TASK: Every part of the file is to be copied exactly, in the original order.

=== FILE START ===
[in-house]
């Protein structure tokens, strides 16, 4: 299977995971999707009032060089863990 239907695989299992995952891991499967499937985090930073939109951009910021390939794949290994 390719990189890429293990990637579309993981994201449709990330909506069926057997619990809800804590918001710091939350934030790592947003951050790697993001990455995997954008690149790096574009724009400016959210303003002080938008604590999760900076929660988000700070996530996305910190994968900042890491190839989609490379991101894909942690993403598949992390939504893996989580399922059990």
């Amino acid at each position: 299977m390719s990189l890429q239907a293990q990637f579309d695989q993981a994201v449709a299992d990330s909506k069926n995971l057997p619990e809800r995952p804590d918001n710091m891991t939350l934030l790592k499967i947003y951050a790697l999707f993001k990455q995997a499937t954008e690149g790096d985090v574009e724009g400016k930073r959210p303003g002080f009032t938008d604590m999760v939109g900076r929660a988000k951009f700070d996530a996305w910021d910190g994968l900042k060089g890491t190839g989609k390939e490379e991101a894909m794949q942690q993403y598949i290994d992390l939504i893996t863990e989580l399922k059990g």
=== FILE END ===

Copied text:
[in-house]
């Protein structure tokens, strides 16, 4: 299977995971999707009032060089863990 239907695989299992995952891991499967499937985090930073939109951009910021390939794949290994 390719990189890429293990990637579309993981994201449709990330909506069926057997619990809800804590918001710091939350934030790592947003951050790697993001990455995997954008690149790096574009724009400016959210303003002080938008604590999760900076929660988000700070996530996305910190994968900042890491190839989609490379991101894909942690993403598949992390939504893996989580399922059990």
């Amino acid at each position: 299977m390719s990189l890429q239907a293990q990637f579309d695989q993981a994201v449709a299992d990330s909506k069926n995971l057997p619990e809800r995952p804590d918001n710091m891991t939350l934030l790592k499967i947003y951050a790697l999707f993001k990455q995997a499937t954008e690149g790096d985090v574009e724009g400016k930073r959210p303003g002080f009032t938008d604590m999760v939109g900076r929660a988000k951009f700070d996530a996305w910021d910190g994968l900042k060089g890491t190839g989609k390939e490379e991101a894909m794949q942690q993403y598949i290994d992390l939504i893996t863990e989580l399922k059990g």